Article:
Press 31 if you didn't listen to the message asking for an evening phone number and you left your work number when all volunteers are also working and you are angry because no one called you back.

Press 32 if you need a puppy (or kitten) immediately and cannot wait because today is your daughter's birthday and you forgot when she was born.

Press 33 if your dog's (or cat's) coat doesn't match your new furniture and you need a different color or breed.

Press 34 if your new love doesn't like your dog (or cat) and you are too stupid to get rid of the new friend (who will dump you in the next month anyway) instead of the pet.

Press 35 if you went through all these presses and didn't hear enough. This press will connect you to the sounds of tears being shed by one of our volunteers who is holding a discarded old dog (or cat) while the vet mercifully frees him from of the grief of missing his family.


Monday, October 08, 2007

Storytime - Mariah

Whenever I yell for the dogs, they always come running and whenever my dog partner Tony yells for them, they scatter to run under the bed or under the office desk. They figure he's either going to crate them or they're in trouble for something - lol. So when I'm gone I'll ask how things went and he'll tell me who he could and couldn't catch - lol.

Anyway, the other day I took Ellie out of her crate and I knew she had to use the bathroom, but I wanted to check her to be sure she's not coming into heat yet. As I was reaching for a paper towel with the other hand, she got away from me and ran toward the bedroom. I'm yelling "Elle Mae, darn you, get back here" and running after her because I'm scared if she goes that direction, she's going to wet on the carpet and I just shampoo'ed it. So I get to the bedroom in enough time to see 5 little tails going underneath the bed, including Mariah. Shoot, I thought some of those were too big to fit their hineys under there anymore, but they sure did.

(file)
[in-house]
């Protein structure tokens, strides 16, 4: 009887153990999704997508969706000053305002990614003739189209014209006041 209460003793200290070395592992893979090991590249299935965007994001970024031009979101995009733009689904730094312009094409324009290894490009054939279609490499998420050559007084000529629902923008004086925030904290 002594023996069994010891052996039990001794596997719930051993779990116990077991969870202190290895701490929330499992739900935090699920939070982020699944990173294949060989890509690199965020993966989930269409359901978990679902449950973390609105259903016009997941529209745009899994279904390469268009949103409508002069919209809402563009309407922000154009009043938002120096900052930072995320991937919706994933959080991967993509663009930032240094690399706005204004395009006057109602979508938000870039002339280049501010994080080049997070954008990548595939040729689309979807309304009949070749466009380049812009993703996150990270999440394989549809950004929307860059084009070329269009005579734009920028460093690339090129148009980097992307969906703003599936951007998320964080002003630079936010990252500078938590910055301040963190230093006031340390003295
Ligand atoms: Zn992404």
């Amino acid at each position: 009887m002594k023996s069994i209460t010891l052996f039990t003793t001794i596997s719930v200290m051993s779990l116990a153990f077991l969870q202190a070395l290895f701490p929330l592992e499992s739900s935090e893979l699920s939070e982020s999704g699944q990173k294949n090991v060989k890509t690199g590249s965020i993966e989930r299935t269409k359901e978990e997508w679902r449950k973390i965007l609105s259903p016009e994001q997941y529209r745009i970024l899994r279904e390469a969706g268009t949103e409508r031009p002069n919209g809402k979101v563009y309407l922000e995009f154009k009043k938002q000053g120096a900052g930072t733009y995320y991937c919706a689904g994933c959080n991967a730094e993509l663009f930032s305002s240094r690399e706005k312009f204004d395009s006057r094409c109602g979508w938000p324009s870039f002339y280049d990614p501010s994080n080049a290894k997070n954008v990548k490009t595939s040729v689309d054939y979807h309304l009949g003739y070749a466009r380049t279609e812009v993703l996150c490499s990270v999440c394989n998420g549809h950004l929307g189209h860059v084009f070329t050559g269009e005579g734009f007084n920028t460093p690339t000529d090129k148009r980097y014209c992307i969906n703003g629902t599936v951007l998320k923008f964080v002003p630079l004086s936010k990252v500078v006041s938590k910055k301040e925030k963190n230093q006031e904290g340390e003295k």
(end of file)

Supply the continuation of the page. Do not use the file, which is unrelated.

So I sighed, went to the door, opened it and yelled, "who wants to go outside." I see those huge ears pop around the doorway of the bedroom horizontally like a kid spying. She was the ambassador sent to see if it was a trick or not so the others could remain safely under the bed. She realized the door was open and she starts her feet moving like the road runner in the cartoons, then all of a sudden they catch traction and she's off and running. The rest followed her outside and I didn't have any messes on my carpet!

Wednesday, October 03, 2007

Redemption: The Myth of Pet Overpopulation

This is a book review by an contributing author for the San Francisco newspaper. The review can be found here:

Is pet overpopulation a myth? Inside Nathan Winograd's "Redemption"
By Christie Keith, Special to SF Gate

Tuesday, October 2, 2007

In the still-heated debate over reducing shelters deaths in California, there is probably no more polarizing figure than Nathan Winograd, former director of operations for the San Francisco SPCA.

At first glance, Winograd has all the credentials any animal rights activist or shelter professional could ask for. He's a vegan. He left a lucrative career as a prosecuting attorney to devote himself to helping animals. Last year, his income was only $35,000. He has spearheaded the No Kill Advocacy Center, a national organization aimed at ending the killing of pets in animal shelters. While director of operations at the San Francisco SPCA, he worked with then-president Richard Avanzino to implement a wide variety of animal livesaving programs, and then went on to achieve similar success as director of a rural shelter in upstate New York.

But Winograd isn't making a lot of friends in the shelter industry these days. That's because he authored a book called "Redemption: The Myth of Pet Overpopulation and the No Kill Revolution in America" that challenges the very foundation of nearly every theory and principle of shelter management in this country: The idea that there are more pets dying in shelters each year than homes available for those pets.

In fact, with between 4 and 5 million dogs and cats being killed in shelters nationwide every year, denying the existence of pet overpopulation seems ridiculous. If there aren't more pets than homes, why are so many animals ending up in shelters in the first place?

Conventional wisdom tells us it's because of irresponsible pet owners who aren't willing to work to keep their pets in their homes. It's a failure of commitment, of caring, and of the human/animal bond. If fewer pets were born, there would be fewer coming into shelters. If people cared more about their pets, they wouldn't give them up so easily, would spay and neuter them so they wouldn't reproduce, and wouldn't let them stray.